Effects of shrooms

  • panic 
  • paranoia
  • vomiting
  • nausea
  • psychosis
  • relaxation
  • spiritual experience
  • hallucination

Another risk associated with psilocybin use is that of poisoning. There exist allot of mushrooms which some are poisonous. 



A natural substance found as the main ingredient in the peyote cactus. The top of the spineless peyote cactus plants has disc-shaped “buttons” that contain mescaline. Peyote may be one of the oldest known hallucinogenic drugs used in Mexico by the Aztecs and by certain groups of Native Americans. These groups used it for hallucinogenic and medicinal purposes. 

Some Native American churches still have the legal right to use peyote in religious services despite its classification by the DEA. Others have used mescaline, as well as other hallucinogens, to enhance creativity and promote appreciation of beauty and art 14. The buttons are dried out and then either chewed or soaked in liquid to produce an intoxicating drink. Mescaline can also be made through chemical synthesis.

Effects of mescaline

  • Vomiting
  • flushed skin
  • sweating
  • Altered perception and body image
  • anxiety
  • increase heart rate
  • coordination problems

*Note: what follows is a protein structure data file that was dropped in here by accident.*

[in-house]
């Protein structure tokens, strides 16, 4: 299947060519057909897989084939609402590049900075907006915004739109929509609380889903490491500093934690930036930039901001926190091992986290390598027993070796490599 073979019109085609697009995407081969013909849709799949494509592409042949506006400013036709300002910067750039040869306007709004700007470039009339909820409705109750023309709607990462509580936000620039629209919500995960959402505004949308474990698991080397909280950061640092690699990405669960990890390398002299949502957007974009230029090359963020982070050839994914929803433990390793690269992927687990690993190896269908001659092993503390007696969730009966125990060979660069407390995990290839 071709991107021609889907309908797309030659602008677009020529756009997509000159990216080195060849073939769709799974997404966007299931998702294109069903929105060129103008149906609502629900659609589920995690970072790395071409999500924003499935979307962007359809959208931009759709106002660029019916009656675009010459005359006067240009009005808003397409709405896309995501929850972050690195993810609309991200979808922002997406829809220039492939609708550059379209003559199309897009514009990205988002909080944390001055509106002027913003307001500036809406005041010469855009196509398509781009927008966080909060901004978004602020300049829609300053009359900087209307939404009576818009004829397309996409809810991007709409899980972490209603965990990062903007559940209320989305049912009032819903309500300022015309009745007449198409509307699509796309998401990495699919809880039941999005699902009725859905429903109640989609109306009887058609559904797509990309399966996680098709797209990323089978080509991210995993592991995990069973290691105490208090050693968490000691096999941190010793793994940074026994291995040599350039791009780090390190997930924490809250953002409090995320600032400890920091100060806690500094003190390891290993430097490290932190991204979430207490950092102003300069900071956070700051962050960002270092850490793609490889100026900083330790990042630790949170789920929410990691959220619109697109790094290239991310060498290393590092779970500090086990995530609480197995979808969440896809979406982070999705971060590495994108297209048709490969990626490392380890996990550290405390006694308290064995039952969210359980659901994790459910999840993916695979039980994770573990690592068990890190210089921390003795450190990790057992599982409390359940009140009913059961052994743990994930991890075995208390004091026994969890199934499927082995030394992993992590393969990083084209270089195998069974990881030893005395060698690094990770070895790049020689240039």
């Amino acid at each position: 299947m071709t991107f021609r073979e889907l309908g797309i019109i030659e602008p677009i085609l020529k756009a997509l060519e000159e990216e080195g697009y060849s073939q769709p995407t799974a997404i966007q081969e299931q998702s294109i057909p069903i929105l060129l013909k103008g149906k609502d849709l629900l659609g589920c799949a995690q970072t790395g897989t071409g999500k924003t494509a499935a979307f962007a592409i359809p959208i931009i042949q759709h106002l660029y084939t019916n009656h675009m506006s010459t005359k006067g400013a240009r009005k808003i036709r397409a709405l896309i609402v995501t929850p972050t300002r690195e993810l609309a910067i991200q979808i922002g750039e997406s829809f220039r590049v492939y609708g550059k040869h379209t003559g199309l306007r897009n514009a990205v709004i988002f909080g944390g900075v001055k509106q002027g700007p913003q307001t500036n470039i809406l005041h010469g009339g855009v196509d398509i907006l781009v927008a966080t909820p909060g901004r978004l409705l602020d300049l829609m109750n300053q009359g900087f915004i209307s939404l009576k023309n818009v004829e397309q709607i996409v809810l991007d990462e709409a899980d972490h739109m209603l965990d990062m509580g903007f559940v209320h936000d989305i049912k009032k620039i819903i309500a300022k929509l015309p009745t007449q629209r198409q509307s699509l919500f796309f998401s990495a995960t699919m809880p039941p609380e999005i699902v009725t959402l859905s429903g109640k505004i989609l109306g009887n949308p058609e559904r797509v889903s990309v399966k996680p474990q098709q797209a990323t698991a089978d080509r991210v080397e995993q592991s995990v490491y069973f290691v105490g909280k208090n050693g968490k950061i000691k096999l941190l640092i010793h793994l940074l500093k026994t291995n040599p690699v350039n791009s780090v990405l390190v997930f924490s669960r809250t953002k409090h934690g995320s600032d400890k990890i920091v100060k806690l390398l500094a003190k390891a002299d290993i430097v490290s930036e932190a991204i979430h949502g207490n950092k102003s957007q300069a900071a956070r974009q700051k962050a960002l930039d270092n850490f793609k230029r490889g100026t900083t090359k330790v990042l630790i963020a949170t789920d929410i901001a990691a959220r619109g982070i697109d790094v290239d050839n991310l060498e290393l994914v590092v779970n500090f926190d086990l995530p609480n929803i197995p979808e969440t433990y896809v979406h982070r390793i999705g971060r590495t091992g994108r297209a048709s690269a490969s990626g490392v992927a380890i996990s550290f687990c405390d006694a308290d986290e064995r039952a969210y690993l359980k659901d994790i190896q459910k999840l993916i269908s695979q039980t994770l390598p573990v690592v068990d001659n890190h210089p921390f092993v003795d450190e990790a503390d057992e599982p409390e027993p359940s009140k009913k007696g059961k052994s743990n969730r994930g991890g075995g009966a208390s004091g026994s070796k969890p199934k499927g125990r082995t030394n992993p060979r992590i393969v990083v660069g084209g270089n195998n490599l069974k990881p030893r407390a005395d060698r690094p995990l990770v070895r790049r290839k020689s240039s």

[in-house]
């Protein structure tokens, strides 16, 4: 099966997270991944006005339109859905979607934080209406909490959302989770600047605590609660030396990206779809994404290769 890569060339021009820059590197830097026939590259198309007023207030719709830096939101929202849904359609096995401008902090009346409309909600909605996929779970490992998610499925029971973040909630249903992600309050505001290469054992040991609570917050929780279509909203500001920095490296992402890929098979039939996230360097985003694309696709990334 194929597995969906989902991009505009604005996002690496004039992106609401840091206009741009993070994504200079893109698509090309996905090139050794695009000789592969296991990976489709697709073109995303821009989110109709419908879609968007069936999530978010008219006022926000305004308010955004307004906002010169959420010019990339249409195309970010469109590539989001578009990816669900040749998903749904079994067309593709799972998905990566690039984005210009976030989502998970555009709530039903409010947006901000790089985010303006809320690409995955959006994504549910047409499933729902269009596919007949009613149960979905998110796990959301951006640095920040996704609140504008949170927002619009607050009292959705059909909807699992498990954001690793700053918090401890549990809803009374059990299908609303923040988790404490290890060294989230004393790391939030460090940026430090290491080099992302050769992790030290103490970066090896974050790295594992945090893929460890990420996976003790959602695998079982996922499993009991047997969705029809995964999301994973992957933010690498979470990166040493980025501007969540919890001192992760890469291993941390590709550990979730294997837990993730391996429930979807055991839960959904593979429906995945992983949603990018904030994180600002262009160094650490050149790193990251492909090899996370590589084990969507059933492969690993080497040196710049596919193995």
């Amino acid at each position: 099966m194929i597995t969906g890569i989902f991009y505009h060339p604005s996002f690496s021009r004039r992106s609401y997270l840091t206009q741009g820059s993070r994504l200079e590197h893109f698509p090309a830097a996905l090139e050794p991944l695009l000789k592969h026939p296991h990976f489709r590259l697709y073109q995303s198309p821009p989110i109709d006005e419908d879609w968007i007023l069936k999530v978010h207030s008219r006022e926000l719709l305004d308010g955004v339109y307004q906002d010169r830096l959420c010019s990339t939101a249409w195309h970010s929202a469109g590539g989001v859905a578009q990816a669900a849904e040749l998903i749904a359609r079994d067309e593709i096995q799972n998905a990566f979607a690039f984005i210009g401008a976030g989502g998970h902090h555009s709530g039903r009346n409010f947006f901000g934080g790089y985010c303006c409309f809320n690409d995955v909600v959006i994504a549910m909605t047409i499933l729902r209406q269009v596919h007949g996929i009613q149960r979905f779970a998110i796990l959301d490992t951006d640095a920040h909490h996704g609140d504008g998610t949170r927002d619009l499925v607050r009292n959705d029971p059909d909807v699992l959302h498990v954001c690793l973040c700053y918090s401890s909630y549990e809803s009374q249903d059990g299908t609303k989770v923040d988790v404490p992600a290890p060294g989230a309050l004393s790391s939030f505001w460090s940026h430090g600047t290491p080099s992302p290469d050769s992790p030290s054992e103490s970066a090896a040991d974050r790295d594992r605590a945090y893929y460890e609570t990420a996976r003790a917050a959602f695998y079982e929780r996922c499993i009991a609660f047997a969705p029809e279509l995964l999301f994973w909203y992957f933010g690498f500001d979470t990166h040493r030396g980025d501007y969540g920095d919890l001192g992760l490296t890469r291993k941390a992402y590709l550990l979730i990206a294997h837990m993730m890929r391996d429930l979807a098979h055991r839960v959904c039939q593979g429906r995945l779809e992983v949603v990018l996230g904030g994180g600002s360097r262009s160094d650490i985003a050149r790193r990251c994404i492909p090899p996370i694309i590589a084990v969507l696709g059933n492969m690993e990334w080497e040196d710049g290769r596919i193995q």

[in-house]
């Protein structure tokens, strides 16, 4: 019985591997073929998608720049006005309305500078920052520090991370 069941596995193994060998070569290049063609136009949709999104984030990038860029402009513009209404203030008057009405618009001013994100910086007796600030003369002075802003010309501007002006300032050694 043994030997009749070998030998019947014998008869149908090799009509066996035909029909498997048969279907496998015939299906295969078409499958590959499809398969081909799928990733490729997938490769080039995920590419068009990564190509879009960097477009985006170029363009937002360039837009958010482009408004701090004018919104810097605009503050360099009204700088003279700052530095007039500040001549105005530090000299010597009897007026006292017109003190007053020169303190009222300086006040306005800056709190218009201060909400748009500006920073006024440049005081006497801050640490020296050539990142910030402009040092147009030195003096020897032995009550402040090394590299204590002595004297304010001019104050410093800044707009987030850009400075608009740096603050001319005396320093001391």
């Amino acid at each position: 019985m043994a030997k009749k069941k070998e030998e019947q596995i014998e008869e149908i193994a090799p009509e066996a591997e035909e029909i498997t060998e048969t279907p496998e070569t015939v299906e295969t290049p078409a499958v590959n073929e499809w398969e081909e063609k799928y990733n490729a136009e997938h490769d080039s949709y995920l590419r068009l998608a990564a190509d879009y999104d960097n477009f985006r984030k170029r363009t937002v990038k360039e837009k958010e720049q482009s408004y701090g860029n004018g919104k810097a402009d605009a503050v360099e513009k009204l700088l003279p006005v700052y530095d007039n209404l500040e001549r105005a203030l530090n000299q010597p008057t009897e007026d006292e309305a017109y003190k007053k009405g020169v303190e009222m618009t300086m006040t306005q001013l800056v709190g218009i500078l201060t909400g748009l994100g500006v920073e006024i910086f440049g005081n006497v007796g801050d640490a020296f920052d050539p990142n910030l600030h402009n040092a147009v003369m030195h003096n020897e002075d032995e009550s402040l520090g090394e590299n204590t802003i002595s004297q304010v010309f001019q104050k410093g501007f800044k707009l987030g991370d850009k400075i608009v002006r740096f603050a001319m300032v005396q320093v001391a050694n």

Ketamine is a surgical, dissociative anesthetic that also produces some hallucinogenic effects. Ketamine was designed as an anesthetic for both animal and human use, particularly in trauma or emergency situations. 

Nowadays, ketamine is abused for its dissociative effects and its popularity as a “club drug” is increasing, particularly among young adults and teens It is primarily injected  widely for veterinarians, but can also come in powder or pill forms. 

Because Ketamine is a sedative and induces immobility, relief from pain, and amnesia, it has also been used as a date rape drug. It is often used in conjunction with cocainemethamphetamineamphetamine, or MDMA (Ecstasy)

what are the street names for ketamine?

  • Kit Kat
  • Special K
  • K
  • Cat tranquilizer

Effects of ketamine

  • sedation
  • psychosis
  • paranoia
  • hallucination
  • nausea
  • dizziness
  • seizures
  • heart palpitation